• The keyspace from Cassandra will be translated as a label for every generated node in Neo4j.

Note the {}. It’s possible to fill them up with the following options:

  • p, for regular node property (fill with {p}),
  • r for relationship (fill with {r}),
  • u for unique constraint field (fill with {u})

For example:

CREATE TABLE playlist.artists_by_first_letter:
    first_letter text: {p}
    artist text: {r}
    PRIMARY KEY (first_letter {p}, artist {u})
CREATE TABLE playlist.track_by_id:
    track_id uuid PRIMARY KEY: {u}
    artist text: {r}
    genre text: {p}
    music_file text: {p}
    track text: {p}
    track_length_in_seconds int: {p}

This will create a propery graph with nodes for the artists and tracks, with a relationship connecting the artist to the track.

There’s also one last line at the end of the file, that requires Neo4j address and credentials:

NEO4J CREDENTIALS (url {"http://localhost:7474/db/data"}, user {"neo4j"}, password {"neo4jpasswd"})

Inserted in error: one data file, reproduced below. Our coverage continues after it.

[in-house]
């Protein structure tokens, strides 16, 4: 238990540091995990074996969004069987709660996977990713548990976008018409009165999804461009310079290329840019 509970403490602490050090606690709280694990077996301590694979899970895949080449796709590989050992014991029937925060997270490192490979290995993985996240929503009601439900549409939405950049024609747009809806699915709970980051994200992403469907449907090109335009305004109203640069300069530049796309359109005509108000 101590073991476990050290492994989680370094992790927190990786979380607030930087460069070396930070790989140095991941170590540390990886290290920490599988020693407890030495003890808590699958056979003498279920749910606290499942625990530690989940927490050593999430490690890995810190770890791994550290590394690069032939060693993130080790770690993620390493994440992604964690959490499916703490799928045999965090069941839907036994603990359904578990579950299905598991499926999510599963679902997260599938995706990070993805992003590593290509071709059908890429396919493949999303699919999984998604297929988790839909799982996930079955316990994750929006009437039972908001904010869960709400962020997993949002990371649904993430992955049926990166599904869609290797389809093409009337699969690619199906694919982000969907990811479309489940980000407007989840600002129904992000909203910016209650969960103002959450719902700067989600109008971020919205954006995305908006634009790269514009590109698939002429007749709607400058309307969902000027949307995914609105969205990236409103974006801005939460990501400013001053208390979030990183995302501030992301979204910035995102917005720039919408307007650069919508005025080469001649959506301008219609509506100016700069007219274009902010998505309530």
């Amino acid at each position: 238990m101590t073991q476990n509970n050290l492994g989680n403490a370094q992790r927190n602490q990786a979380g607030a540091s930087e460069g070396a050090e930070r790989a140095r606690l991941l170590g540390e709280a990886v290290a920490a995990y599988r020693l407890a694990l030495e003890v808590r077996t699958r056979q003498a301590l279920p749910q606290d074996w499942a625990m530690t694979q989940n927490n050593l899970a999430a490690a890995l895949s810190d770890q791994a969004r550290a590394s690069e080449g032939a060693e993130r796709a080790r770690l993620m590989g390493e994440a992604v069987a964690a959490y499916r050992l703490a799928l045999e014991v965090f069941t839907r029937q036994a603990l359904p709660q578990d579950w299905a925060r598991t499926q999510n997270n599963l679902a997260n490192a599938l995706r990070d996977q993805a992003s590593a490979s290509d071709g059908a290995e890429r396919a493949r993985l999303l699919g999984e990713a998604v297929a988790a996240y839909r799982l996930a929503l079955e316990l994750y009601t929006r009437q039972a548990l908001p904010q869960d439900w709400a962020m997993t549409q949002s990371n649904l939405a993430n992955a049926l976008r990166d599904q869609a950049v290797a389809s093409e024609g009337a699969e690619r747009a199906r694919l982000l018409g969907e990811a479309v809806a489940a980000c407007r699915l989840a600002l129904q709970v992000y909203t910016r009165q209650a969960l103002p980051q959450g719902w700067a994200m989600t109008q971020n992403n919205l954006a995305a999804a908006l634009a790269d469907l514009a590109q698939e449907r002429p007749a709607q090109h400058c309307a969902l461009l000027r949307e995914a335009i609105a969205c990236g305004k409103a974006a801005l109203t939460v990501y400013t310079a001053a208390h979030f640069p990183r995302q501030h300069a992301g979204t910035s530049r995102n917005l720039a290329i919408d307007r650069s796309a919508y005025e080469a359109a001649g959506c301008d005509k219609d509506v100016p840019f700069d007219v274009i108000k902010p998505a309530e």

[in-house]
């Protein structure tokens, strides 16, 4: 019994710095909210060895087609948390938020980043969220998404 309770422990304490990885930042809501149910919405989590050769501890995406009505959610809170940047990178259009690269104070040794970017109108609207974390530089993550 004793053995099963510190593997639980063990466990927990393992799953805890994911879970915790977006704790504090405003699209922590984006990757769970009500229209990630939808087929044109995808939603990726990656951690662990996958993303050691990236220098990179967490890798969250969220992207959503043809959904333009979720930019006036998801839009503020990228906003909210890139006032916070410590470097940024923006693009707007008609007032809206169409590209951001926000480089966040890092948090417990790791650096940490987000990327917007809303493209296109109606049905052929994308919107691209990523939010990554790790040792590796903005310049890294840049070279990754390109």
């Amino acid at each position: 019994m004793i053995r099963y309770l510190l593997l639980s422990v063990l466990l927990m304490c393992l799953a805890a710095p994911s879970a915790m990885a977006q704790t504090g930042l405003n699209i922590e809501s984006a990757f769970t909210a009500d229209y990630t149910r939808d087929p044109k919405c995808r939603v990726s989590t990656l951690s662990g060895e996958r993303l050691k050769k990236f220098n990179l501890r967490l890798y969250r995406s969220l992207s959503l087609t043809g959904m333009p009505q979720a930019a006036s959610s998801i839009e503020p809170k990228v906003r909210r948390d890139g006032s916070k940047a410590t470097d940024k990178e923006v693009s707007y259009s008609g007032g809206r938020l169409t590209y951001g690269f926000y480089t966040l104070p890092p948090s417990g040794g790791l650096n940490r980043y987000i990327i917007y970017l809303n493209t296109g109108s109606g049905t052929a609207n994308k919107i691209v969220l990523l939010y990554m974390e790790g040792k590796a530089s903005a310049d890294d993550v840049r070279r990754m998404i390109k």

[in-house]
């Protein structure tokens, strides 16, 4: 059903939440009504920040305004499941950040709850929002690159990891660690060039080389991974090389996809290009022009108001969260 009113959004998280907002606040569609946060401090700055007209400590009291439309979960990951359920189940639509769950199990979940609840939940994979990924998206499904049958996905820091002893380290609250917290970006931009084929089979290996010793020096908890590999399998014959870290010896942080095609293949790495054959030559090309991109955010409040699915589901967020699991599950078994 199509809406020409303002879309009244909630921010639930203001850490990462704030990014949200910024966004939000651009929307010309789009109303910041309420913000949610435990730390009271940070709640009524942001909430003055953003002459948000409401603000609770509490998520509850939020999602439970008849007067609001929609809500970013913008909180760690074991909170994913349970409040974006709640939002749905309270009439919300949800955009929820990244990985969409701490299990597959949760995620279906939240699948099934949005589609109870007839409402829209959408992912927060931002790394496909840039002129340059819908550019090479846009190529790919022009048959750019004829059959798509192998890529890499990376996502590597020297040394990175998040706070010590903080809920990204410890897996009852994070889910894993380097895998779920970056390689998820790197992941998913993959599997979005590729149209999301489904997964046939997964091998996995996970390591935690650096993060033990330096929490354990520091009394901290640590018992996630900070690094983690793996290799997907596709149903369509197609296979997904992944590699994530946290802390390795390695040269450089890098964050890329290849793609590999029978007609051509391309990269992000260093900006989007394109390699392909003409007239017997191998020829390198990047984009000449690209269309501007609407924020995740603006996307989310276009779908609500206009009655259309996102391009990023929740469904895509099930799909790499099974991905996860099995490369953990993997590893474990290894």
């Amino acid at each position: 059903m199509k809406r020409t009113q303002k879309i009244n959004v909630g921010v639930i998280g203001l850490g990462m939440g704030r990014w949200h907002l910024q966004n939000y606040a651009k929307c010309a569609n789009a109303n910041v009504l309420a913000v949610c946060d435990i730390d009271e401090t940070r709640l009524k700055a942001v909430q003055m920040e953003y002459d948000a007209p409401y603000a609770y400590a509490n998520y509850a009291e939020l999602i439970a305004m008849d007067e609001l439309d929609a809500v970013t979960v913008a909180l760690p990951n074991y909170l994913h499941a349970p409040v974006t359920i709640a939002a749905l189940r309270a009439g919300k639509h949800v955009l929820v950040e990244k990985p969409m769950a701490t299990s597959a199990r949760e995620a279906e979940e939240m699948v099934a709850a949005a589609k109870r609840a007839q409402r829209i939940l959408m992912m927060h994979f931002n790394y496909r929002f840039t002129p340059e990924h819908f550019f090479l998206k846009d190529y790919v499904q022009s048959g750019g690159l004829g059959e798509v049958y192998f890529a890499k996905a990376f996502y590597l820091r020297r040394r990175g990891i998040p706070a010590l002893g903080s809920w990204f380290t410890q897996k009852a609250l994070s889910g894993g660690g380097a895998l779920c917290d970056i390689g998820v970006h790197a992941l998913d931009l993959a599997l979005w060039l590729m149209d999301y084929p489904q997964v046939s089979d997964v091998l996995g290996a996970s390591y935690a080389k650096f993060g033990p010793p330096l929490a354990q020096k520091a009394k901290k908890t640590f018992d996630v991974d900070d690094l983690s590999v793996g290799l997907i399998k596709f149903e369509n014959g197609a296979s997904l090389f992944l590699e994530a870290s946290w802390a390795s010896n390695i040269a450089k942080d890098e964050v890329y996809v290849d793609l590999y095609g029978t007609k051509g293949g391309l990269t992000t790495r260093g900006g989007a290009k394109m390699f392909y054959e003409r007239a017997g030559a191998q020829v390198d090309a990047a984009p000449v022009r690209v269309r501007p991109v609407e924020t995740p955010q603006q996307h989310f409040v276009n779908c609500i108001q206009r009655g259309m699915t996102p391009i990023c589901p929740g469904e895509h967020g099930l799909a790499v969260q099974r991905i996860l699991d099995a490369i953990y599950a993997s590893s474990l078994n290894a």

If you have turned off authentication, you can leave user and password fields empty:

NEO4J CREDENTIALS (url {"http://localhost:7474/db/data"}, user {}, password {})

An example of filled YAML file can be found on connector/schema.yaml.example.

Important points to consider when mapping:

For this first version, we do not have a strong error handling. So please be aware of the following aspects:

  • If you populate a field as a relationship between two nodes, please map the field with r in both table. In the example above, note that artist is mapped as r in both tables, playlist.track_by_artist and playlist.track_by_id. In this initial version keys must have the same name to indicate a relationship.